Dealing with negative attitudes from passengers on public transport

Some people may seem to doubt your right to use the same travel services as them. But you have every right to access the same service, and this is protected by law.

Your rights as a disabled passenger on public transport (GOV.UK)

If you come across negative attitudes to you as a disabled passenger, here are some things you can try to help manage stressful travel situations.

Some negative attitudes you might face

Most people will treat you with respect and as a fellow passenger. Others might just be concerned about whether you need help. They might ask questions about how you are or if you need help. This can be annoying, but it’s at least well-meaning.

People might:

  • talk about you based on the equipment you are using (such as a wheelchair or mobility scooter)
  • talk about your impairment or condition (for example if you are partially sighted and use a mobile phone while holding a cane)
  • not believe that you are disabled (if you have a non-visible impairment)
  • tut, sigh, swear or roll their eyes at you

Staff on public transport should be helpful and understanding. They might be rude or insensitive sometimes without meaning to be. You can challenge this or you can choose to ignore it.

Asking staff for help on public transport

Manage things in your own way

You might feel able to confront people with negative attitudes directly. If you are confident talking about disability with new people, this might help.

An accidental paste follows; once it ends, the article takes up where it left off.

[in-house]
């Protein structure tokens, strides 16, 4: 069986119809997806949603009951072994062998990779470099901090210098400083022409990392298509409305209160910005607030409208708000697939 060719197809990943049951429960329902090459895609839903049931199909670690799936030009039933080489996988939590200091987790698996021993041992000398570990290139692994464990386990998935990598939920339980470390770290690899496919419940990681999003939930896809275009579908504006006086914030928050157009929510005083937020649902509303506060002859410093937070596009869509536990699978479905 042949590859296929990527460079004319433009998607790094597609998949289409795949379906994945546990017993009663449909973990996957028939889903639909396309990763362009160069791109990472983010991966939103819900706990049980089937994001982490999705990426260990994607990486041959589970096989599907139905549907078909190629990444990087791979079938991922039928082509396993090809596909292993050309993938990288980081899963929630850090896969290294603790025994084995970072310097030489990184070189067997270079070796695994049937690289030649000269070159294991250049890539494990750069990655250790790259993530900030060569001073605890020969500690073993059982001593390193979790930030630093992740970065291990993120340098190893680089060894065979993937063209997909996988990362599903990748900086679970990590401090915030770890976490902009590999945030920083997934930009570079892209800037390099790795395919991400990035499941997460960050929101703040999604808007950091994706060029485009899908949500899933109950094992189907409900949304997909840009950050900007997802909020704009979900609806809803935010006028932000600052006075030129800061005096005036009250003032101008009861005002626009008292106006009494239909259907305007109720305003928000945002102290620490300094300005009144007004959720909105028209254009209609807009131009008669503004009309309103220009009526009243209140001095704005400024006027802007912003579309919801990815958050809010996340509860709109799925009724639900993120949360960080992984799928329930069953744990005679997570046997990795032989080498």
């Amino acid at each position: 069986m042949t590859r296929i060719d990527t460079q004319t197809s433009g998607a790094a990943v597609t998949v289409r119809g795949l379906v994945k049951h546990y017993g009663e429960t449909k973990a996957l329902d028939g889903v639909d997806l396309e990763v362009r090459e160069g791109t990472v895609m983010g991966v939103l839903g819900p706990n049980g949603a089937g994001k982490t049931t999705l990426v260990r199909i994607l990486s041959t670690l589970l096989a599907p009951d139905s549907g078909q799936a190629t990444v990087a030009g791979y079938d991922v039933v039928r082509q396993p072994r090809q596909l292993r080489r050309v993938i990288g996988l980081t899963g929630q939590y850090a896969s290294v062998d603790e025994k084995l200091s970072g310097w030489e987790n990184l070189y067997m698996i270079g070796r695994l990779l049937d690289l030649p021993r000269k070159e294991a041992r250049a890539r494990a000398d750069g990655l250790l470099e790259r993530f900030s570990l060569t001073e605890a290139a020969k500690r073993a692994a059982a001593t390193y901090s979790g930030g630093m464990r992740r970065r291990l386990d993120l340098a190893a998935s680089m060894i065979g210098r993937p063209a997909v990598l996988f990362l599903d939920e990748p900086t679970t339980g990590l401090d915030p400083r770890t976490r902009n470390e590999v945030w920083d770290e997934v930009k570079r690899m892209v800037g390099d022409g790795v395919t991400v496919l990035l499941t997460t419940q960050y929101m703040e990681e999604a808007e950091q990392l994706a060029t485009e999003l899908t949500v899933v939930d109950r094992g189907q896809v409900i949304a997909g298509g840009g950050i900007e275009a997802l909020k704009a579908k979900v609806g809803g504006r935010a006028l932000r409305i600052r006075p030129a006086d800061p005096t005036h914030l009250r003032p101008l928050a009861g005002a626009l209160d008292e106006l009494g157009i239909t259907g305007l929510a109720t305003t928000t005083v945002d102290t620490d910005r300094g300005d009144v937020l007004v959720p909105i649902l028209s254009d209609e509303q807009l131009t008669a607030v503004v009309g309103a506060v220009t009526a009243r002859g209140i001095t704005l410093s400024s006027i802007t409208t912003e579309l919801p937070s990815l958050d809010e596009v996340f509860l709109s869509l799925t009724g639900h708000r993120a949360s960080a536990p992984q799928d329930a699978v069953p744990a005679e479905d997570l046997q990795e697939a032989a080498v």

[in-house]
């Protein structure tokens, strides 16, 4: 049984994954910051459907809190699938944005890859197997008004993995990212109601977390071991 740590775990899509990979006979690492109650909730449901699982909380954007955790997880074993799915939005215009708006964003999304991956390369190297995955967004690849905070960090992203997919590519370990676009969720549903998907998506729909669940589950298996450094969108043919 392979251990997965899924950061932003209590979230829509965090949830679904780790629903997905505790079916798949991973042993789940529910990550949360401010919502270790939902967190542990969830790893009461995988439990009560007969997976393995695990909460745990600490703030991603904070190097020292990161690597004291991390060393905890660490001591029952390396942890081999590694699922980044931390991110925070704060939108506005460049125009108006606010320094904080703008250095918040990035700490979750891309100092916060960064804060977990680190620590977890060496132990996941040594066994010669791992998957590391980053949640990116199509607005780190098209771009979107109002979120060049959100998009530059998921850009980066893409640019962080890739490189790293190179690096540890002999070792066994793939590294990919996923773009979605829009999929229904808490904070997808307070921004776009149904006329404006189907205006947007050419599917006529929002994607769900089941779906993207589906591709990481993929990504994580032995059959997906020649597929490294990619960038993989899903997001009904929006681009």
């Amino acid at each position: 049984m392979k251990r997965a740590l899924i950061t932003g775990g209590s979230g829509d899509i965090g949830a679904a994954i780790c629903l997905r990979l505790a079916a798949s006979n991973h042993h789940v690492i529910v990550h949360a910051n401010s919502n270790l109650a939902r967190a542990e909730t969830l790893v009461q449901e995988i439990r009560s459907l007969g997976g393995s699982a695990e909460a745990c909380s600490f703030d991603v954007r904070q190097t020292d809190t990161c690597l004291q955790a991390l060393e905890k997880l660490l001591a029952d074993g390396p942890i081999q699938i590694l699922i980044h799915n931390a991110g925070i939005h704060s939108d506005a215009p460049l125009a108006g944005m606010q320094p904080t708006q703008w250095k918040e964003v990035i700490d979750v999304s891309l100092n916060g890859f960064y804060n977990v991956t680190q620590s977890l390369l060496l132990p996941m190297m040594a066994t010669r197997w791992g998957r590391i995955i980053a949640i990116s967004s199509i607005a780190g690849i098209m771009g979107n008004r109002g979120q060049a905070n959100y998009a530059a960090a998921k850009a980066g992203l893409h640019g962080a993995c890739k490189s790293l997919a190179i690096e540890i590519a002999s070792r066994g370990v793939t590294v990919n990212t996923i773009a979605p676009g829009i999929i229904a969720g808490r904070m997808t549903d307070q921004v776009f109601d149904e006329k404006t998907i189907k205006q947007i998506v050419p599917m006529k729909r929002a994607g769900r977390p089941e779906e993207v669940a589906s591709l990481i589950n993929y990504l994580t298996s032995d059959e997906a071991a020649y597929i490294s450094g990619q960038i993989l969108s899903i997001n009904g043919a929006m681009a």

For example, if someone is staring at you

You may choose to start a conversation with them or you may try to ignore it.

Finding ways to stay calm

You can develop ways of dealing emotionally with negative attitudes. See what works for you. You could try:

Confronting negative attitudes

If someone is making you feel uncomfortable, you can choose to confront them, for example if they are saying abusive things. Depending on the situation, you may decide that the best thing is to ignore it.

You have the right to travel without being harassed. If people do not recognise this, you also have a right to stick up for yourself. If you feel comfortable and safe in doing so, talk to them.

Asking for help

Many people on public transport are likely to be kind and willing to help.

Asking people for travel help and advice when travelling

You can also talk to train staff about it if they are nearby or call the train company’s customer service line.

Talking to staff on public transport when you need help

Decide whether you can ignore the situation. On a short journey, it may be better to report it once you are out of the situation.

If you are feeling unsafe, you can use the emergency call button to speak to the driver.

On buses, you can speak to the driver when the bus stops. Ask them for help.

You may wish to tweet about what is happening. If you use the train company's Twitter handle in the post, they will often respond quickly to your message.

Complaining about public transport

Warning If you are being abused or are in danger

You can call the British Transport police on 999 or discreetly text them on 61016. Always call 999 in an emergency.

You are not responsible for how other people behave

Experiencing negative attitudes can be distressing. But it’s important not to let one bad experience put you off travelling.

You are not responsible for other people’s attitudes or behaviour. It reflects on them, not you.

Other ways to travel

You have the same right to travel as everyone else. As a last resort, you may decide that you’re more comfortable travelling a different way. For example, if people behave negatively towards you on trains, you might to choose to travel by bus or taxi instead. But it’s your choice.

Last reviewed by Scope on: 07/05/2019

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